WASHINGTON -- Republicans on Sunday dismissed President Barack Obama's new "Romnesia" line, saying it's nothing but a distraction from more important issues they say the president can't defend.
"The very fact that the president has to utter a term like that just is a glaring example of how small the campaign is," Romney spokesman Kevin Madden said on CBS's "Face the Nation." "The Obama campaign has not been one about the future. It hasn't been talking about what they'd do over the next four years to really help rebuild the economy. Instead, they have reduced themselves to very small attacks like 'Romnesia,' which is really quite frankly silly for the president of the United States, as the leader of the free world, to begin uttering."
Obama added the "Romnesia" line to a speech Friday, calling it a "condition" his Republican opponent appears to face.
"We have got to name this condition he is going through," he said at a Fairfax, Va., rally. "I think it is called Romnesia. I think that's what it is called. Now I'm not a medical doctor. But I do want to go over some of the symptoms with you because I want to make sure nobody else catches it."
He went on to list areas in which he said Romney has changed his position, such as equal pay for equal work, women's access to contraception, abortion rights, tax cuts and support for coal, to roars of approval from the crowd.
"If you come down with a case of Romnesia and you can't seem to remember the policies that are still on your website, or the promises you have made over the six years you've been running for president, here is the good news: Obamacare covers pre-existing conditions," Obama said. "We can fix you up. We've got a cure. We can make you well."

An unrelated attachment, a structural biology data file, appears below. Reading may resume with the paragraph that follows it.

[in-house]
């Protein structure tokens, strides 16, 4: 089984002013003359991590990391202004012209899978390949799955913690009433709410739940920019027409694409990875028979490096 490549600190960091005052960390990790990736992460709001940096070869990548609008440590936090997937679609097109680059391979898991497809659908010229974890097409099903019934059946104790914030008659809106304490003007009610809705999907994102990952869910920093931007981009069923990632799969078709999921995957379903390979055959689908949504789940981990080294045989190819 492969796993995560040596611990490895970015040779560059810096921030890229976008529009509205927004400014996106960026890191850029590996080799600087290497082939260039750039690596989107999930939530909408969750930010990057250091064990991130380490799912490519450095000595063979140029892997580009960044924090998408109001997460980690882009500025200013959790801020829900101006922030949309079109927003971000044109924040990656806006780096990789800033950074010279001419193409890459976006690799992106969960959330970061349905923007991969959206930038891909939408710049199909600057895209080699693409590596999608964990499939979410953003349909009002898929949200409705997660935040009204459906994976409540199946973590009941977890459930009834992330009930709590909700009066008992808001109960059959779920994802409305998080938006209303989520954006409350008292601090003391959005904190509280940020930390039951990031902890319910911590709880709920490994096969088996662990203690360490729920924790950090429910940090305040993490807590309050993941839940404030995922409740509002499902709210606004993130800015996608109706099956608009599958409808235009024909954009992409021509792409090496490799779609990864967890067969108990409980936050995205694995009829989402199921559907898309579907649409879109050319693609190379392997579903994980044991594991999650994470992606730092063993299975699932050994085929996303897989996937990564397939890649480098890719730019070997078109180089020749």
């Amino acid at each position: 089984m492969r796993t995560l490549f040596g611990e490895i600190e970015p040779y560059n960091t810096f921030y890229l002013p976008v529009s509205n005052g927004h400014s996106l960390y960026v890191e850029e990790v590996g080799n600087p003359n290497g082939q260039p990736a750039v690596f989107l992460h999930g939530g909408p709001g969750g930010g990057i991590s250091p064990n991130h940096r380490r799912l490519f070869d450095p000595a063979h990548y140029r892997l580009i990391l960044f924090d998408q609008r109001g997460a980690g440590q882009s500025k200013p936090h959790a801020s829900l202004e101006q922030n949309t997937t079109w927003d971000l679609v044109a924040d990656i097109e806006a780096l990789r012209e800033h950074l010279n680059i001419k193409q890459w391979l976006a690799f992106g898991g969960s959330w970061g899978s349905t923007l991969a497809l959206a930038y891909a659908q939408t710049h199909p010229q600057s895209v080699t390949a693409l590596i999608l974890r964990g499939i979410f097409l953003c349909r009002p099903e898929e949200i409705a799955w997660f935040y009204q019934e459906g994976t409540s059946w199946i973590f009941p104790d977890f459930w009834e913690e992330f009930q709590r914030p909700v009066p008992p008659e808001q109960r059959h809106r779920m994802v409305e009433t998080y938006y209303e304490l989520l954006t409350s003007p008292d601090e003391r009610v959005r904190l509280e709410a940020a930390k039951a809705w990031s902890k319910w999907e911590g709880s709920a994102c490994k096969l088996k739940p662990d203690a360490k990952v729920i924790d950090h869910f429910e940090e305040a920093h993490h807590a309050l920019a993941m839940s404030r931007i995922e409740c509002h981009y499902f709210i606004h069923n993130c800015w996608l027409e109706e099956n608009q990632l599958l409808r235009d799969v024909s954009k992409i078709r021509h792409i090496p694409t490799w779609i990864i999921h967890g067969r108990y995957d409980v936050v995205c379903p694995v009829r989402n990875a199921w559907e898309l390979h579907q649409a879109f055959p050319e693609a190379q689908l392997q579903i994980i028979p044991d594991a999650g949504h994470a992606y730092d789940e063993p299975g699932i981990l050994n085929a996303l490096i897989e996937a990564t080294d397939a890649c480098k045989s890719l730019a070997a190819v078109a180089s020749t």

Madden also said Democrats were too fixated on Romney's statements that he would end federal funding to PBS and that he used "binders full of women" to hire female employees as governor of Massachusetts. He said Obama has made the issues "the central argument" of his campaign.
Another Romney surrogate, Sen. Marco Rubio (R-Fla.), said on ABC's "This Week" on Sunday that the "Romnesia" line showed Obama's lack of vision.
"That fires up his base, people who are going to vote for him anyway," he said. "But for the rest of Americans who are trying to make up their mind who to vote for, what they're wondering is, 'Well, that’s very cute Mr. President, but what are you going to do for the future?'"
Obama campaign spokeswoman Stephanie Cutter, appearing with Madden on "Face the Nation," said, "Romnesia is a playful term to describe what Mitt Romney's actually doing" by moving toward the center as the election gets closer.
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